2017-06-22 / Front Page

Line 5 Passes All Hydrostatic Tests

By Erich T. Doerr

The second half of the hydrostatic testing process on the underwater Straits of Mackinac crossing portion of the Enbridge Energy Line 5 pipeline went off without a hitch Friday, June 16, as the company successfully pressure tested its eastern pipe up to 1,200 pounds per square inch (psi) with no issues occurring. The test followed up on the successful test of the western pipe to the same pressure Saturday, June 10.

While there is some fluctuation, the normal operating daily operating pressure of the pipeline is usually about 150 psi. Enbridge released a statement after the test saying they are pleased with the “validating results of this very significant test of Line 5.”

“This test was one more in an ongoing inspection, maintenance and modernization regimen for our system,” Enbridge Regional Communications and Media Relations Supervisor Ryan Duffy said in a release. “Our job continues to be ensuring the safety and reliability of Line 5 through the Straits, as well as our entire system in every community through which it traverses.”

Line 5 is usually a single 30-inch pipeline, but splits into two 20-inch pipelines for the crossing of the Straits. The tests involved emptying the underwater pipeline of all oil and liquid natural gas content, then filling the line with water which was pressured up far beyond the levels Line 5 is operated at to test the strength of the pipeline. The hydrostatic test duplicated the 1,200-psi pressure test on the pipeline just after its construction in 1953 and before it entered service. Enbridge’s lease with the state does not allow the pipeline to be operated above 600 psi.

Mr. Duffy said the successful tests show that Line 5’s condition is just as good as when it was built, proving the success of the company’s continual efforts to maintain and repair it. Enbridge credited the unique design of Line 5’s Straits crossing using two low pressure, seamless cored steel pipes with helping it pass the tests. The company added its engineers had a clear vision when building the pipeline that will allow it to continue to serve safely and reliably well into the future.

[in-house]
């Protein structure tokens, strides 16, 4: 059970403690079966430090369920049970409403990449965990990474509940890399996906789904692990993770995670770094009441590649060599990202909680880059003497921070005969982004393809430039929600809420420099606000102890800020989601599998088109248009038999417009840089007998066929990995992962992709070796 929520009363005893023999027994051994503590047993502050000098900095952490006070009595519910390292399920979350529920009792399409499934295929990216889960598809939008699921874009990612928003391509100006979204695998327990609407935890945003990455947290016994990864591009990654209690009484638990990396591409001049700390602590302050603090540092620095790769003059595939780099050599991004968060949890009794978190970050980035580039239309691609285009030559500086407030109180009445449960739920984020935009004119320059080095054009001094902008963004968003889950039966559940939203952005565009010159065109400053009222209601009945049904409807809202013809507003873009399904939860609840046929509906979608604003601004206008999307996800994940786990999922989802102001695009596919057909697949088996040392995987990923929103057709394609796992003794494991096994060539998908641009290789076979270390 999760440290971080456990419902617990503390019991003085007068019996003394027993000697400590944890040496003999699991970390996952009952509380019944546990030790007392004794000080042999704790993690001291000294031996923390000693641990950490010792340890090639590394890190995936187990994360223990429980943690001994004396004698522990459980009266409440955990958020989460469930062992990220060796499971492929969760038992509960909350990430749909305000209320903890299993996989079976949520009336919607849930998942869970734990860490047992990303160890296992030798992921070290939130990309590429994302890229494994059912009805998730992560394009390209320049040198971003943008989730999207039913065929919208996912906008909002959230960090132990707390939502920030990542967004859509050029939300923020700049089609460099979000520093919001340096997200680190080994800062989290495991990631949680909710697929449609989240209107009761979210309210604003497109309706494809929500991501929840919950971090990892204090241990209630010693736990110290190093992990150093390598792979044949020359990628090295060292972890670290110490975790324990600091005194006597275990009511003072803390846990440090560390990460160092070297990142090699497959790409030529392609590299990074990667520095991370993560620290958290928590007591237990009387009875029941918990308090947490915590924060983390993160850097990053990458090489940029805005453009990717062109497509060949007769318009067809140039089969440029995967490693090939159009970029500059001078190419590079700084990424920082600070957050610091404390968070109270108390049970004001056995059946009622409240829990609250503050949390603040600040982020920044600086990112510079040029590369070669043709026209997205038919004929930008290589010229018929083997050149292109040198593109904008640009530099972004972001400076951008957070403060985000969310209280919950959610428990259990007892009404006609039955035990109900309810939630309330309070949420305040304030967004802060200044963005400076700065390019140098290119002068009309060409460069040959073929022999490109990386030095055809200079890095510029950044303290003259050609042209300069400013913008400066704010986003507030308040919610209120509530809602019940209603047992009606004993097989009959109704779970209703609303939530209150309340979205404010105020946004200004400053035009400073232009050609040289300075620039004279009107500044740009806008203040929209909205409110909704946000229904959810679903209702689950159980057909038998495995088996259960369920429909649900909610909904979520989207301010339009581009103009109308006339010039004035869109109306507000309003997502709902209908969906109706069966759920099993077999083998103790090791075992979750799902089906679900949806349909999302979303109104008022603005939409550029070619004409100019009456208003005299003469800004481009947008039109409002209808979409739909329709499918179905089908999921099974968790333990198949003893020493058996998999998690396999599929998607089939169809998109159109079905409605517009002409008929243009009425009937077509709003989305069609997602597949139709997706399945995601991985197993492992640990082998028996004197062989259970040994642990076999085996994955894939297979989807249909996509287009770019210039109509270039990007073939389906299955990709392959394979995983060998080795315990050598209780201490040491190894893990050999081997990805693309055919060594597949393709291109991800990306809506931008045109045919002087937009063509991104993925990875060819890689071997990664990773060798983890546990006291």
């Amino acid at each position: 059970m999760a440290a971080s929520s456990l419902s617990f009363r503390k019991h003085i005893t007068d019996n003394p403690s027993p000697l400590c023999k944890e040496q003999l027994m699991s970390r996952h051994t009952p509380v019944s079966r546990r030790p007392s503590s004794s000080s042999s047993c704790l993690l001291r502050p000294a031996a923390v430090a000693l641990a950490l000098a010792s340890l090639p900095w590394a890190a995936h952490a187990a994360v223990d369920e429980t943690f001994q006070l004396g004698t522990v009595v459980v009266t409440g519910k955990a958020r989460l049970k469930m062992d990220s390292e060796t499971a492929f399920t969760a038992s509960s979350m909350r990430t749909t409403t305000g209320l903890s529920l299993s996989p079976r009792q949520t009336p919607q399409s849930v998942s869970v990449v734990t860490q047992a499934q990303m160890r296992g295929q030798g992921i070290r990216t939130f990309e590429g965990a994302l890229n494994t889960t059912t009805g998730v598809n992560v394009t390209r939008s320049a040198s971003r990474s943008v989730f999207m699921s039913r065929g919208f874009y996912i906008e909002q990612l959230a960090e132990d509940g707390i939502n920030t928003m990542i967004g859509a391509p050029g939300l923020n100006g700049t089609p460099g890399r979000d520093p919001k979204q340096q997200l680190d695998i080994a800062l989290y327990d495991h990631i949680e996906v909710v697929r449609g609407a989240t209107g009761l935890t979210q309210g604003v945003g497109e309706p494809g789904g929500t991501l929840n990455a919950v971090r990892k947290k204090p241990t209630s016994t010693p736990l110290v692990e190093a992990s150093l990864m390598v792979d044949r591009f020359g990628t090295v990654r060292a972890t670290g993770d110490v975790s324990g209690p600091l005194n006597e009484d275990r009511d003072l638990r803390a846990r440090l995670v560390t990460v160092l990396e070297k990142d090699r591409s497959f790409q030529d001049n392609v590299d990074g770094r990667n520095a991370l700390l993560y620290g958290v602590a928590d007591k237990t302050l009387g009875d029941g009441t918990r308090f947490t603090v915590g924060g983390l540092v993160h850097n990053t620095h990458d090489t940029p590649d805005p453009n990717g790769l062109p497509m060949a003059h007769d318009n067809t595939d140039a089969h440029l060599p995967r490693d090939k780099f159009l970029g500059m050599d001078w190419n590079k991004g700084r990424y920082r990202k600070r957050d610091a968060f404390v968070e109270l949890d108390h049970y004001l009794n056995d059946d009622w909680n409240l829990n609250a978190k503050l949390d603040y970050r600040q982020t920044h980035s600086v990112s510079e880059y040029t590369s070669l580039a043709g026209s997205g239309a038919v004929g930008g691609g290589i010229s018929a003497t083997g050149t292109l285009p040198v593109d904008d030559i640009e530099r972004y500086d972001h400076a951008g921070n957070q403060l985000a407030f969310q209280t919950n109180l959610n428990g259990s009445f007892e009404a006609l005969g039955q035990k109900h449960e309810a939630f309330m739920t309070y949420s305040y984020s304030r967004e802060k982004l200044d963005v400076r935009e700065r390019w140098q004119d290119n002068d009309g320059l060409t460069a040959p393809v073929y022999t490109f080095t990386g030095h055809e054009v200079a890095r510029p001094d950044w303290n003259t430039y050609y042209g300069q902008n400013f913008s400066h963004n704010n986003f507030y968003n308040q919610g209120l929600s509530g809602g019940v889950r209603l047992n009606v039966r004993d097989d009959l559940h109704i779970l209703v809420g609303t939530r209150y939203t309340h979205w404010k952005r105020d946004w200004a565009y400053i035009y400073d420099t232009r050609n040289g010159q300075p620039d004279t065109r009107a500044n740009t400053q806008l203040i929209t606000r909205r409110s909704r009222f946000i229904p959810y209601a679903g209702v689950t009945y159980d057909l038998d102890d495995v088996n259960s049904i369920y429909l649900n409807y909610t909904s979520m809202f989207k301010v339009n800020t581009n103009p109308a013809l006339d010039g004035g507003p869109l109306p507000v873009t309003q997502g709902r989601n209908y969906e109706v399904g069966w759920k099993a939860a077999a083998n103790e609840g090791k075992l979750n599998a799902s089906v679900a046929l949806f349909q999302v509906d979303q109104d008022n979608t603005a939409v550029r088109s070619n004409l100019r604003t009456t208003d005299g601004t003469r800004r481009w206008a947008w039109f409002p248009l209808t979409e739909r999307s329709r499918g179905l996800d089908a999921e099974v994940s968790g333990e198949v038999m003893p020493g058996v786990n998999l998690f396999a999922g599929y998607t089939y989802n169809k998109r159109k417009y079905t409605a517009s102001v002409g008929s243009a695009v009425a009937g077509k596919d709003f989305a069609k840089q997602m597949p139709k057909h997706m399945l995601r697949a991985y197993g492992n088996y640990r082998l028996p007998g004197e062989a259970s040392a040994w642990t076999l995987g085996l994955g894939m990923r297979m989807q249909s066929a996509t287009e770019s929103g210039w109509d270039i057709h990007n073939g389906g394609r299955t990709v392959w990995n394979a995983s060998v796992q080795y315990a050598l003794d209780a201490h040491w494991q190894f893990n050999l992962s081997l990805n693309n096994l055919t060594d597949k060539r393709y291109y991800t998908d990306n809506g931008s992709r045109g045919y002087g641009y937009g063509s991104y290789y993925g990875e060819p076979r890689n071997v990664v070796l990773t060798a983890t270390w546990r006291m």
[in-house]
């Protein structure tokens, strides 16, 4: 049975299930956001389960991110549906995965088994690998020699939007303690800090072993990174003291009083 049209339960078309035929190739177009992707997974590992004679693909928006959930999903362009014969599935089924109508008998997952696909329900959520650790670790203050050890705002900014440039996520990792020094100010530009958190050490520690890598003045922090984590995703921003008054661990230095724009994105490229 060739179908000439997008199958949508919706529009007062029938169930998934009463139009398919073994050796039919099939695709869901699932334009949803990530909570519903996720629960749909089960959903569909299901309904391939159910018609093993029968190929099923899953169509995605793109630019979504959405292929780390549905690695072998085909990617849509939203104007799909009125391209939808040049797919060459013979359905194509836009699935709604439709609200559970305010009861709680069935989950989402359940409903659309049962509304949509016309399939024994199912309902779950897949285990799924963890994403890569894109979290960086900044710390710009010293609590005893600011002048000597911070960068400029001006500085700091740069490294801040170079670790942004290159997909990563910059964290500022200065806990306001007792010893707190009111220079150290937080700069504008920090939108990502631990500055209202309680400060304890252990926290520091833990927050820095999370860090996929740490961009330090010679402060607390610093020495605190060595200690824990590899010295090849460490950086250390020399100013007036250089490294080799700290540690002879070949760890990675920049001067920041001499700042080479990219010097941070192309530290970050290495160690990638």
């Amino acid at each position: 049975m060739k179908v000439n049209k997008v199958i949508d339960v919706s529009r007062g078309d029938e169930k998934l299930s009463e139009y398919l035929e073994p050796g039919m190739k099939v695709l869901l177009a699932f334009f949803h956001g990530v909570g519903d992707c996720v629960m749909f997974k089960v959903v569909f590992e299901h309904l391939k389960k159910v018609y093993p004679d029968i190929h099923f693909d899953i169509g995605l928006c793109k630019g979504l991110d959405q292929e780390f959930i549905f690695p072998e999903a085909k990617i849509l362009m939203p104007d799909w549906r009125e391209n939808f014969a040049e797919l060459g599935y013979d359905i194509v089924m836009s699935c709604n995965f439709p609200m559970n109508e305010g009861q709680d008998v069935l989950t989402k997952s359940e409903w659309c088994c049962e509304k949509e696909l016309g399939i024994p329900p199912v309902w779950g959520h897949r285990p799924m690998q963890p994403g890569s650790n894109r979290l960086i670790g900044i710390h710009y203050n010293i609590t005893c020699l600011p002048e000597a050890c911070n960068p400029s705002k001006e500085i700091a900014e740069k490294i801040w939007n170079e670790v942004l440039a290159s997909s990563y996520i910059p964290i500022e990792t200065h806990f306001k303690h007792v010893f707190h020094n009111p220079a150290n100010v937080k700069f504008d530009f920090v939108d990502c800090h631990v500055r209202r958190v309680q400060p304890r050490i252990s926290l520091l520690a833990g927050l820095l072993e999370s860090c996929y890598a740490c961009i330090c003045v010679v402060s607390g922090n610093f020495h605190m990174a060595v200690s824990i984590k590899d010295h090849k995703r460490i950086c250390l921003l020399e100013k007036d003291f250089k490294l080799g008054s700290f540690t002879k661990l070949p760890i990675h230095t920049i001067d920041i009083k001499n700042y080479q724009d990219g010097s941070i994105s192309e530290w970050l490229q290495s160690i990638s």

The hydrostatic tests were carried out to fulfill a requirement from the United States Department of Justice and the Environmental Protection Agency as part of the company’s settlement in relation to its 2010 Line 6B oil spill in the Kalamazoo River. The EPA, the State of Michigan, the U.S. Pipeline and Hazardous Materials Safety Administration, and several independent third-party organizations reporting to the EPA oversaw the testing process. An Enbridge helicopter made on and off aerial patrol flights above the pipeline and its pump stations during the testing process to monitor both the work and the earlier setup process.

Line 5 was not taken completely out of service for the testing process. When the western side was shut off for the first test the eastern pipe remained in operation. The eastern pipe was then taken out of operation while the western one was reactivated during the period of the second test.

While the pressure tests are now completed Enbridge will continue to work on improving the safety of the pipeline. Mr. Duffy said the company’s next project will involve coming back later this year to install 22 new anchor supports to the underwater section of the line to hold it tighter in place at the bottom of the Straits. There is supposed to be no gaps of more than 75 feet between anchorages. Mr. Duffy said the installation of more supports is designed to be a proactive measure.

Meanwhile, a state advisory board continues to study the pipeline and awaits a contracted report on its safety.

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